News.com reports that the FCC has dropped its inquiry into lifting an in-flight cell phone ban: The agency released an order that drops the consideration because of technical concerns. The cell industry association (CTIA) agreed with the FCC decision, because they maintain that in-flight cell phone use would interfere with terrestrial networks; tests of on-board picocells seem to have contradicted that, but I don't have access the data. The FAA's advisory body--the RTCA, which is an industry-led technical group--has yet to release its airworthiness recommendations for the entire panoply of electromagnetic radiation-producing devices, including cell phones. The RTCA does have the picocell data, by the way, because their members include airlines and plane makers.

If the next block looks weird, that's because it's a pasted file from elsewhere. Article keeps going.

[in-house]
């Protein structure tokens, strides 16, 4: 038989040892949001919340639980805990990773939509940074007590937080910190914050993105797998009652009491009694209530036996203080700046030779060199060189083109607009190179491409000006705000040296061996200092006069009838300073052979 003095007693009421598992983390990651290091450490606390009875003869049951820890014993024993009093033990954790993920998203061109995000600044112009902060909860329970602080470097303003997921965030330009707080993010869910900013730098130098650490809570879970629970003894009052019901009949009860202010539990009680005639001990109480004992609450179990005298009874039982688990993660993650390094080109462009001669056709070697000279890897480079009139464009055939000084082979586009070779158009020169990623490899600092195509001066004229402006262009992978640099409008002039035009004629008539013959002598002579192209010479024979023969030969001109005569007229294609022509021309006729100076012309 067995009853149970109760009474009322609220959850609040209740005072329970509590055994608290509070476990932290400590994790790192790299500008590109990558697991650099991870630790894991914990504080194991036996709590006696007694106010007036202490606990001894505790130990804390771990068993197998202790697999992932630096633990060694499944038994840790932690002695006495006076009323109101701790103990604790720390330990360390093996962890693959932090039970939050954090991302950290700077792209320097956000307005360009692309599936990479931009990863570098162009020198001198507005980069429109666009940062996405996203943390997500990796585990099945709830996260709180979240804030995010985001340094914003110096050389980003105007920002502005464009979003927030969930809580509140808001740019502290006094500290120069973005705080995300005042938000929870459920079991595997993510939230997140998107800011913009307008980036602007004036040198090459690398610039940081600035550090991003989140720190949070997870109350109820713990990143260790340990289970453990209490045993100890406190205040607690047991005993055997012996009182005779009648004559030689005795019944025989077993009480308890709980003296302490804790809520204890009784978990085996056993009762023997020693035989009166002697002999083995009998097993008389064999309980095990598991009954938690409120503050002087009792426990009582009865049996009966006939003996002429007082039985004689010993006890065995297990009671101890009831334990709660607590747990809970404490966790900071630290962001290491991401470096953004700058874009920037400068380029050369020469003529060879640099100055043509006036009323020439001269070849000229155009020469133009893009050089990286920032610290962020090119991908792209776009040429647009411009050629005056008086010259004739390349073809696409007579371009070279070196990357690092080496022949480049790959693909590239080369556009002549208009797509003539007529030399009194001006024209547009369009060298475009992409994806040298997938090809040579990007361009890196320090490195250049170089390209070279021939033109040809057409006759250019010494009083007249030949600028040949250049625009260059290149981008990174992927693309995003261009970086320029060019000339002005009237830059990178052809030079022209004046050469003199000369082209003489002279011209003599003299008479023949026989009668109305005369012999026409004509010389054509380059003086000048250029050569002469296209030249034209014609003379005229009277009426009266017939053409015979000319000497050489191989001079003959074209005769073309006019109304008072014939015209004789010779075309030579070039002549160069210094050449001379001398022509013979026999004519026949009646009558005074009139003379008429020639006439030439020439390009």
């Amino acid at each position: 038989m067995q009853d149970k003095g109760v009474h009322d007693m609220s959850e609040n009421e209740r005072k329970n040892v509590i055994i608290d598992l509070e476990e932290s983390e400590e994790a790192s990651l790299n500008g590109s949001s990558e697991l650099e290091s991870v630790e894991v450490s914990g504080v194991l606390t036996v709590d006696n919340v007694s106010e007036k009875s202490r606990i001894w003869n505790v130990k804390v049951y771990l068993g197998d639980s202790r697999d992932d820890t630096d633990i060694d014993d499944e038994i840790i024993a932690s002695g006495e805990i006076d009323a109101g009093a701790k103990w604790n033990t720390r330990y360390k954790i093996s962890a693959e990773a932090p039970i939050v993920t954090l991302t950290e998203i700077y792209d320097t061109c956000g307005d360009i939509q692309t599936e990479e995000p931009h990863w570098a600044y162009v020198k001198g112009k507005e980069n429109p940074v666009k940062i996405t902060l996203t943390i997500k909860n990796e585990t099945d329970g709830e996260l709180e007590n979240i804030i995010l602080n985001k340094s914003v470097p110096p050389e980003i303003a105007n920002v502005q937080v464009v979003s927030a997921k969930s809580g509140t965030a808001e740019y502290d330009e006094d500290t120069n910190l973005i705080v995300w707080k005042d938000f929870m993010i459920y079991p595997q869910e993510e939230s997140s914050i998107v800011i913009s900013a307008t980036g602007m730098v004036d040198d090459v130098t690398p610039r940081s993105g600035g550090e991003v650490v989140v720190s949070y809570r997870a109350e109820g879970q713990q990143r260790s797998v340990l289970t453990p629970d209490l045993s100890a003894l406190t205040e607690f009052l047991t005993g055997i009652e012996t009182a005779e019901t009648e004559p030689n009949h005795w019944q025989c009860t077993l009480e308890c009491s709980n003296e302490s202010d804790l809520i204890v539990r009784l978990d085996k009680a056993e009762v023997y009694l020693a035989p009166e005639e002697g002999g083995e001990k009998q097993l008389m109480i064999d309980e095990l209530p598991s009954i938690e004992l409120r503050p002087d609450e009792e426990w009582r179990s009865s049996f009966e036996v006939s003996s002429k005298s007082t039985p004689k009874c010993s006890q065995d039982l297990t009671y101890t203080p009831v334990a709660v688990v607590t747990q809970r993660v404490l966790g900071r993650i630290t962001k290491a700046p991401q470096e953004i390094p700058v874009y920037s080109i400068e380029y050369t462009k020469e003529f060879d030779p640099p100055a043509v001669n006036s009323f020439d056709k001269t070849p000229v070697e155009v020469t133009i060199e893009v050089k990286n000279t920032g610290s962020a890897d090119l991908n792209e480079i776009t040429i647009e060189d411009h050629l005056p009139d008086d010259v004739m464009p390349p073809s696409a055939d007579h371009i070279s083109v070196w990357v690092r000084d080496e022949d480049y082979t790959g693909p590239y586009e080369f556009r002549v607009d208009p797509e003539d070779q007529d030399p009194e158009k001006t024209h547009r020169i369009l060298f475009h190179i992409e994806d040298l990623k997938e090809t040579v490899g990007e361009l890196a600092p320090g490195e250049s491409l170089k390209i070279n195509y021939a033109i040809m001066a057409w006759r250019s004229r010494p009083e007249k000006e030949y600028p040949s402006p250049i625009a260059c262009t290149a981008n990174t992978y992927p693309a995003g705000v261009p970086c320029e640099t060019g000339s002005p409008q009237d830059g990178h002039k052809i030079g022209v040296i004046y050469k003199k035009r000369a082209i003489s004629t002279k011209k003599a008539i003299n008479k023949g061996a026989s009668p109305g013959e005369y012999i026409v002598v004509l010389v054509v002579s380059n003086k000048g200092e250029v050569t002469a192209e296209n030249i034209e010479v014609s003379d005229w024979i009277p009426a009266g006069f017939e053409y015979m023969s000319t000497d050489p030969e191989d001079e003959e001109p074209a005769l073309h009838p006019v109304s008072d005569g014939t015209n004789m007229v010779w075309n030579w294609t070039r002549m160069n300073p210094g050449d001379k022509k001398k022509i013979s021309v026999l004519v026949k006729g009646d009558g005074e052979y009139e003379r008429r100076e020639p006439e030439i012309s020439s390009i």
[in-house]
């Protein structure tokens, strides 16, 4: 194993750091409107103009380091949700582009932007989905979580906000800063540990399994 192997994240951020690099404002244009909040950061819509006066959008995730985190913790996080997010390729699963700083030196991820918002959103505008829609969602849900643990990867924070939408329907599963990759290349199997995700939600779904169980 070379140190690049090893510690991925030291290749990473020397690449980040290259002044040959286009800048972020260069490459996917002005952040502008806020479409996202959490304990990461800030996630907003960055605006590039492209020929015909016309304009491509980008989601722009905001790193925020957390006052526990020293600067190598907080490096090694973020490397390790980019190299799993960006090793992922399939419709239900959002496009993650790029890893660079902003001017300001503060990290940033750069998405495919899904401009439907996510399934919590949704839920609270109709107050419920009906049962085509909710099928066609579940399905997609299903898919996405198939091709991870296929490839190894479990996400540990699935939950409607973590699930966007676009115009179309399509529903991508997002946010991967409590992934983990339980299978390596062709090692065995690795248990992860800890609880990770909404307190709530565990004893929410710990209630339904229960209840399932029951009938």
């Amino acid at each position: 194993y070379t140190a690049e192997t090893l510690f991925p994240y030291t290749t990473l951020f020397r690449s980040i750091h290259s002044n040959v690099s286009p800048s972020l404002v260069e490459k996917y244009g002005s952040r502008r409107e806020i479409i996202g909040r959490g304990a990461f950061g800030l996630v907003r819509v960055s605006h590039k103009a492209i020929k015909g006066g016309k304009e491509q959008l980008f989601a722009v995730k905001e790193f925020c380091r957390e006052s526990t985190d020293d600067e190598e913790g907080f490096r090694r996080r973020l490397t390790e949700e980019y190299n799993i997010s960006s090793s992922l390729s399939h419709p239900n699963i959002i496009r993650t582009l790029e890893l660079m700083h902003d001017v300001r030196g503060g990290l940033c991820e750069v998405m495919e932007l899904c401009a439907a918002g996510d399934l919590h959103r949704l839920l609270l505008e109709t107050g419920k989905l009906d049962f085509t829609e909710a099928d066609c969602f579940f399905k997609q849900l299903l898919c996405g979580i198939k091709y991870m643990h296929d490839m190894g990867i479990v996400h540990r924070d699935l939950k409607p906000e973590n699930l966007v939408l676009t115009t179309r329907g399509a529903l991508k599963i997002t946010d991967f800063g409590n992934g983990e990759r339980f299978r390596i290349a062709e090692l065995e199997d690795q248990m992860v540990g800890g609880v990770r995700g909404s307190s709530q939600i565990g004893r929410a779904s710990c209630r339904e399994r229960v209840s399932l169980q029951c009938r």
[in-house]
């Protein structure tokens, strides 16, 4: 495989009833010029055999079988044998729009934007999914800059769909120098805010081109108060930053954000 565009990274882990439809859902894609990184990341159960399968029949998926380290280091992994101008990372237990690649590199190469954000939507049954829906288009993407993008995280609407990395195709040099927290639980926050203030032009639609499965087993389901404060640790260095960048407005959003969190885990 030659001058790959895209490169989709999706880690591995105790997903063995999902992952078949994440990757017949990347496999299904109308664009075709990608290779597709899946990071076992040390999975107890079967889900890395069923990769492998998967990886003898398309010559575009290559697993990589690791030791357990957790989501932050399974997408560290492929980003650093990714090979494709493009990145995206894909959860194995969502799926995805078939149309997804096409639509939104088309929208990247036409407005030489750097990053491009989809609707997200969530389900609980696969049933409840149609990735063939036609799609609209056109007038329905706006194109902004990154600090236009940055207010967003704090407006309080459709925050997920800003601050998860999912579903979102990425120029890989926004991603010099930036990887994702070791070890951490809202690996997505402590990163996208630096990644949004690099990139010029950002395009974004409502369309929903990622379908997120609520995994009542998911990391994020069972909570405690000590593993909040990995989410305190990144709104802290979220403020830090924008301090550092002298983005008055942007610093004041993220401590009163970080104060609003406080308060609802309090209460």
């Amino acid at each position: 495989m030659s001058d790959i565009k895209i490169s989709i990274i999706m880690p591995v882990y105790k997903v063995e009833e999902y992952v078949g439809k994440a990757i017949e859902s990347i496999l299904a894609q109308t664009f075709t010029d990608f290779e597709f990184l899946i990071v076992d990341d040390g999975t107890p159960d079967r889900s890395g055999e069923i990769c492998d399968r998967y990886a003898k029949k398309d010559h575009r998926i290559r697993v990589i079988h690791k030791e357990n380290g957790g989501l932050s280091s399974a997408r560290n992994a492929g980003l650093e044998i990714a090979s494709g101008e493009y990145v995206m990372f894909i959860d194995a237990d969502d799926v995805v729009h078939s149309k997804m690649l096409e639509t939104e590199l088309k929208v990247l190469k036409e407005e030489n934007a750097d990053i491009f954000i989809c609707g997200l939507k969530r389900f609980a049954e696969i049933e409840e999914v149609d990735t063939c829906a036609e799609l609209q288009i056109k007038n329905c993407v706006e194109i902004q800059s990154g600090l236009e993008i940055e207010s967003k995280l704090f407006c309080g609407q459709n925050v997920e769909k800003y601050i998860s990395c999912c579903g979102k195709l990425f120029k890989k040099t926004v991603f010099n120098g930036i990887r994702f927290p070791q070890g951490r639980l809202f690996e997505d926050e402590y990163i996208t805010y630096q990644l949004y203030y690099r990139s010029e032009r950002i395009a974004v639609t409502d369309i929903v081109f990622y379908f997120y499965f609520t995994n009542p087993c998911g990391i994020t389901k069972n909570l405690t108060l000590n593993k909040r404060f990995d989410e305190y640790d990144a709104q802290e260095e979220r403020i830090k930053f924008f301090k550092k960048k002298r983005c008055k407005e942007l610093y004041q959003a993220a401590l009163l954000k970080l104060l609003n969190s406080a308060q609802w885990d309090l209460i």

Journal story not quite right on cells in flight: This Wall Street Journal story about in-flight calling and broadband by Scott McCartney, who I usually rely on as an expert on air travel, is full of errors, starting with "the FCC has already auctioned off radio spectrum for cellphone use..." The spectrum was for broadband network access, which might include voice, but, you know, see FCC story above. McCartney says that only 14 calls could be made at the same time; that's with Inmarsat's third-generation satellite, not with AirCell's equipment nor with Inmarsat 4G hookups. And so on. I checked with AirCell, and they said voice is nowhere on their near-term roadmap; cell data devices are of much greater interest, but that's still down the road.